Hello. It’s been more than three weeks since I posted anything. Been a very busy boy. I’ll boast about that more during the week. To get back into the swing, I’m going to dabble a bit in German, a language that should get some attention next month when Vienna hosts this year’s Eurovision song contest (May 19-23)
Romanian band Voltaj have released a YouTube version with German subtitles of their Eurovision 2015 entry, De la Capăt, which is a good excuse for me to play one of my favourite songs of the moment. Here it is, German speakers sing along now:
German and Romanian are, of course, quite different, but German is a language you will hear in Romania quite often, particularly during the summer holidays in Transylvania, which was once part of the Habsburg empire. According to Wikipedia’s list of ethic minorities in Romania, though, Germans now make up only 0.2 per cent of the total population. The number was originally much higher, but due to various political circumstances since the second world war, none of them pleasant, it has fallen considerably. You can read about the overall German population here, and about the largest group, the Transylvanian Saxons, here. When I did my language course in Sibiu in 2013, I visited some of the Saxon villages not far from the city, such as Cașolț and Roșia. As you will see from my picture gallery, these villages are quaint but have a forlorn air of decay, like sad little ghost towns. Many people have left these villages to seek fortunes elsewhere, their houses stand empty; some have been taken over by gypsies or vagabonds. Yet there is still a certain beauty and serenity to the place, and the people who remain are very hospitable.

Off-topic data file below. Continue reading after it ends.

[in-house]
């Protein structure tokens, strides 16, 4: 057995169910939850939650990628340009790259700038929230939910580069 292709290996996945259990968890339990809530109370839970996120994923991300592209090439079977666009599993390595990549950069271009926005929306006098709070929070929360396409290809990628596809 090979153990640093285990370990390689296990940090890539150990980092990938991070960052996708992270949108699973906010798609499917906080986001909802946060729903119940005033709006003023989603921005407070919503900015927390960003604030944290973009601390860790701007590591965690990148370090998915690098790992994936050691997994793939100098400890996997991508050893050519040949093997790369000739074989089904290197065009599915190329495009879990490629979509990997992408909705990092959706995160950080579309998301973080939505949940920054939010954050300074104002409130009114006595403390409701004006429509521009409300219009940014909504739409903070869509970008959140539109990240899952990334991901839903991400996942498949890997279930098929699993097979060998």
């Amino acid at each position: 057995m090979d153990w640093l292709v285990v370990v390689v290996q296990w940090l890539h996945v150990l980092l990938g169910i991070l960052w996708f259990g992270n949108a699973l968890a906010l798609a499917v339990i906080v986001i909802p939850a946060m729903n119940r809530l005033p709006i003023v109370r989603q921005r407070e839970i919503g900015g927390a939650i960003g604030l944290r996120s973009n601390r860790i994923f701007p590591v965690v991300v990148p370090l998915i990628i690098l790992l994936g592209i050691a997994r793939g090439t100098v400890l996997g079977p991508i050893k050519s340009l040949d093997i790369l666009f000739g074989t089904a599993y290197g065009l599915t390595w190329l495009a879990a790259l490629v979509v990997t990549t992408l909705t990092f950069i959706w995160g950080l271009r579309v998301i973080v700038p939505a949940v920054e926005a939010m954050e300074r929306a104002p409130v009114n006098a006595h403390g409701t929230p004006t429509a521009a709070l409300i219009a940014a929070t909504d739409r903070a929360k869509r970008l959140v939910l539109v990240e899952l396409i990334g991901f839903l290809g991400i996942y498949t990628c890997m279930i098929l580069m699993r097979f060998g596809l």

One prominent German-Romanian is the country’s recently elected president, Klaus Iohannis. Another is the Nobel Prize-winning novelist Hertha Müller, who left Romania in 1987 after being hounded by the Communist regime’s secret police. One of her most recent books is The Hunger Angel, which graces my bookshelves, but let me tell you it is a harrowing read.
It tells the story of how Leo, a young lad from Sibiu, was sent into a Soviet forced labour camp for five years from 1944. In that year the Red Army occupied Romania and Stalin demanded that all German Romanians aged 17-45 be sent into labour camps to “rebuild” the Soviet Union. Many never came back. The war might have ended in 1945, but the atrocities continued long after that. When Leo returns home in 1949 he is still only 22 but in spirit he is a broken old man.
Later Ceausescu’s communist regime really made life hard for the ethnic minorities as policies were introduced to, let’s say, stamp out the Hungarian and German cultural identities, including clamping down on language (this is why some towns in Romania have a Romanian name, a Hungarian name and a German name). Some of the German-Romanians people I spoke to in Cașolț told me of the grievances that they or their parents had to put up with. And that, sadly, is mostly what human history is all about, really. One tribe or grouping taking advantage of, bullying, coercing or persecuting another. On that fun note, good night!